Artificial intelligence and automation are the leading technologies infiltrating several industries in the region, Fitch Solutions said.
Australia and China will continue to lead technological adoption across industries in Asia over the coming years thanks to their supportive government regulations and infrastructure buildouts, according to a report by Fitch Solutions.
Across industries, the report identified artificial intelligence (AI) and automation as the leading technology types infiltrating the mining, pharmaceutical, consumer, autos and agriculture industries. Meanwhile, Internet of Things (IoT) is gaining popularity in the traditional telecommunications realm, whilst drones and sensors utilising IoT are becoming more prominent across various industries.
Fitch Solutions noted that China is challenging the US to be the world’s preeminent AI powerhouse after it laid out its AI strategic plan in 2017 which will create a domestic US$147.8b industry and make the country the world’s leading AI innovation centre by 2030.
“The Chinese government has shown increasing commitment to research and development (R&D) in technology and science in the past two years,” the report said. “A number of development plans include guidelines on AI development, starting with the 13th Five Year plan, the Made in China 2025 plan, the Robotics Industry Development plan, and the Three-Year Guidance for Internet Plus Artificial Intelligence Plan.”
The report added that tech adoption in pharmaceuticals, telecommunications, autos and consumer industries will be mainly led by China thanks to strong regulatory support and prominent connectivity that supports the country’s dominance in ‘smart city implementation’.
“Development of its 500 smart city pilots, which far outranks second-placed EU with approximately 50 cities has seen the use of machine-to-machine (M2M) sensors surge, providing a boon for telecoms operators and their IoT networks,” Fitch Solutions said. “China will not only be an Asian leader but also a global one in rolling out autonomous vehicle technology due to national testing regulation, the presence of major international companies and economies of scale.”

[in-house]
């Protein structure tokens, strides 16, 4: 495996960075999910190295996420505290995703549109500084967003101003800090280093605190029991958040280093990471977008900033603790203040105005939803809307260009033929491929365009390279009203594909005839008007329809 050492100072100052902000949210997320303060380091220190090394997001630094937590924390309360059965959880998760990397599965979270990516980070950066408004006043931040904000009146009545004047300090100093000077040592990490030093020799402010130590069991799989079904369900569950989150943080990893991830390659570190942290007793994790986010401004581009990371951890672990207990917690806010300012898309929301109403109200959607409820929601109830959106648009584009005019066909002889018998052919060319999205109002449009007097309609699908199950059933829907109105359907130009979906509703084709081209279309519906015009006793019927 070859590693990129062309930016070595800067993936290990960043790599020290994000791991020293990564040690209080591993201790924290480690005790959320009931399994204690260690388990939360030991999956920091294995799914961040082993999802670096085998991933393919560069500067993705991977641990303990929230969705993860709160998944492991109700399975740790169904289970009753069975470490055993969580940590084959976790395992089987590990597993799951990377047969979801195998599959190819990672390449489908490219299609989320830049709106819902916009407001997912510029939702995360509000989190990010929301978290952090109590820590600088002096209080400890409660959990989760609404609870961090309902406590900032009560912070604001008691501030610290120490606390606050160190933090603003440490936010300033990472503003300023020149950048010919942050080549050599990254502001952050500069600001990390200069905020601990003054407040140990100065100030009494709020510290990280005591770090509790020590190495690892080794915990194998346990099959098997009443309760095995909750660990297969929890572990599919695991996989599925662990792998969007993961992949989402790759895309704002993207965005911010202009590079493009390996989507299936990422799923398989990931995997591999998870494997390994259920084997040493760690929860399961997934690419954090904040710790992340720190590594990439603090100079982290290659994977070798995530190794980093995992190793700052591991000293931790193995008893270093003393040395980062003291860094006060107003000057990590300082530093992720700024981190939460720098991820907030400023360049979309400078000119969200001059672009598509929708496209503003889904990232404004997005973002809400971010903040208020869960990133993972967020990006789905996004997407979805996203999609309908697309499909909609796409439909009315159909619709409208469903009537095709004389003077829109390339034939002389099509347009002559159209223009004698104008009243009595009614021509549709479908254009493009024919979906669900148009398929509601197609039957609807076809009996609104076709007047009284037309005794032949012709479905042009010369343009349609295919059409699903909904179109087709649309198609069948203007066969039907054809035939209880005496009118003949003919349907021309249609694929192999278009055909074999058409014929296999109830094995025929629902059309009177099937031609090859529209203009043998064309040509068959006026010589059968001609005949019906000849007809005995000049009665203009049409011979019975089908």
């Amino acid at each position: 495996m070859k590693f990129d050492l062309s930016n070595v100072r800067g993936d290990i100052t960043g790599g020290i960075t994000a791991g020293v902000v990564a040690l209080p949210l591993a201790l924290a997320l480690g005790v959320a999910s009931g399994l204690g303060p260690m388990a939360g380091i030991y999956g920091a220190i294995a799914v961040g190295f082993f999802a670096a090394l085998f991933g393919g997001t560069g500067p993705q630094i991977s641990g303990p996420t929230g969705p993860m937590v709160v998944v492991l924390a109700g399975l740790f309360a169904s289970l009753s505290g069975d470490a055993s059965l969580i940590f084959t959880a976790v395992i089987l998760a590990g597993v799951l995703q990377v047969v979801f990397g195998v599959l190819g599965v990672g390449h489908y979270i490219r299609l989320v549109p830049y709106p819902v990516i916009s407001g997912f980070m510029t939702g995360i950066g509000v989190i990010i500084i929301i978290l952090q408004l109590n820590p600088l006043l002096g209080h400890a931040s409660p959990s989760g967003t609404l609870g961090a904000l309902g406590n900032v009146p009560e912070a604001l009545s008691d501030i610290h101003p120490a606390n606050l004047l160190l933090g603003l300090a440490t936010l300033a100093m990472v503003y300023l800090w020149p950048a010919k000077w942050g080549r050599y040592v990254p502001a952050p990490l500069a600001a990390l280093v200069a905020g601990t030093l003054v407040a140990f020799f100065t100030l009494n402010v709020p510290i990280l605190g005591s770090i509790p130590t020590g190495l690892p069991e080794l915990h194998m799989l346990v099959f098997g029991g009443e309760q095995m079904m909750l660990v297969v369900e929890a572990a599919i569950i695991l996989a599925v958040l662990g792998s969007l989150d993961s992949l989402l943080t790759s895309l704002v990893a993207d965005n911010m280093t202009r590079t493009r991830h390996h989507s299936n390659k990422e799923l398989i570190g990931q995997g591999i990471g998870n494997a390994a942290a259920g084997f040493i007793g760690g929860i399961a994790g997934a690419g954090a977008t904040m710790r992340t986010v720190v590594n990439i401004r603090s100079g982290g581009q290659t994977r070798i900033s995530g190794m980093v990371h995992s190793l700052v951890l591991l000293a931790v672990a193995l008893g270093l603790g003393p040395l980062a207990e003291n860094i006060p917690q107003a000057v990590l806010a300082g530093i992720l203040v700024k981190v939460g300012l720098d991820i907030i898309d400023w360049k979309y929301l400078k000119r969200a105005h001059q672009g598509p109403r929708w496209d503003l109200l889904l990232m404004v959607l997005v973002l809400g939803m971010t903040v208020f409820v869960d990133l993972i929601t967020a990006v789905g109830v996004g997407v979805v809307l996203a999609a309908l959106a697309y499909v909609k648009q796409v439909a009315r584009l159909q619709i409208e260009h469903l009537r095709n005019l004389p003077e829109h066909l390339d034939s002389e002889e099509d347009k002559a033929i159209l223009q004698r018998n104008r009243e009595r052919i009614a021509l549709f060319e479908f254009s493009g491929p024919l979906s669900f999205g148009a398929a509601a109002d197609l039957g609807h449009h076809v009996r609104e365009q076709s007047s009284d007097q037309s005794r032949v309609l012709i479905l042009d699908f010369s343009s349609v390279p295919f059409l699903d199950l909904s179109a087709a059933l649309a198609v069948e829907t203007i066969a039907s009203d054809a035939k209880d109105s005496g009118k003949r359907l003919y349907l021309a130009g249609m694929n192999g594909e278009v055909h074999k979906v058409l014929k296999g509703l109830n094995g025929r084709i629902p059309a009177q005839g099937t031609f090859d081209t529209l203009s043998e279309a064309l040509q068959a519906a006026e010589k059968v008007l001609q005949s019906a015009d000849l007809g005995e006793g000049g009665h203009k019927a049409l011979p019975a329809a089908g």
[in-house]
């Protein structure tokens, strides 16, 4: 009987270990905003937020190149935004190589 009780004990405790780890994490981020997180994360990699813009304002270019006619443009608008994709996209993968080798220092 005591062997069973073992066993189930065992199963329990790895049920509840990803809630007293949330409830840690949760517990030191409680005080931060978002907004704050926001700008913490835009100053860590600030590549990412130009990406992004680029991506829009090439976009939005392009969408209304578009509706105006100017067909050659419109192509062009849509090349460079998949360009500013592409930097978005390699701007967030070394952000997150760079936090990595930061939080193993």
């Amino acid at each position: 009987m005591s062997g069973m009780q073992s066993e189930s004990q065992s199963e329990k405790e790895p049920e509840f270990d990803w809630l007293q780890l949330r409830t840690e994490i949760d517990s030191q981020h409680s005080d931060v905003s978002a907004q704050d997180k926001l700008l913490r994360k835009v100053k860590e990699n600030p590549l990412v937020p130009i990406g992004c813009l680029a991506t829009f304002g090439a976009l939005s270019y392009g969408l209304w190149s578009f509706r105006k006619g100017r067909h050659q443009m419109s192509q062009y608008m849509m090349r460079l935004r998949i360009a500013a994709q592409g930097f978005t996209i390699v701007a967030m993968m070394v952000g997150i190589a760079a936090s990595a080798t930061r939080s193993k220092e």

Meanwhile, Asia’s mining landscape is in the age of technological disruption following firms embedding cloud computing, new sensors, drones, automation and artificial intelligence into their operations, the report noted. In APAC, Australia is spearheading tech adoption in mining and oil and gas.
“Australian miners will be the frontrunners in this race to utilise technology in order to cut costs, enhance efficiency and increase mine safety due to the country’s availability of strong network connectivity, power, highly skilled labour and government support,” Fitch Solutions said.
It also noted that Australian mining group Rio Tinto will remain the leader of technological integration as the company boasts innovation and ‘cutting-edge technologies’ in its operations.
“A decade ago Rio pioneered the use of automation in the mining sector not only in Australia but also globally, and currently has the largest fleet of autonomous trucks in the industry,” the report added.
Whilst Asia is lagging in terms of agriculture technology (Agtech) adoption, the report stated that US and some countries in APAC present attractive ICT and agribusiness fundamentals which will help Agtech in China and Australia rise in the coming years.
Tech giants are already making their first moves in Agtech, with the report drawing on China’s Alibaba as an example. Alibaba launched its ‘ET Agricultural Brain’ initiative in 2017 which is a tool for farmers based on AI and real-time environmental monitoring that tracks the growth conditions of crops and livestock.
“The development of Agtech will add momentum to the rise in machinery spending we were already forecasting in China and will lead to a boom in agriculture software adoption,” Fitch Solutions concluded.
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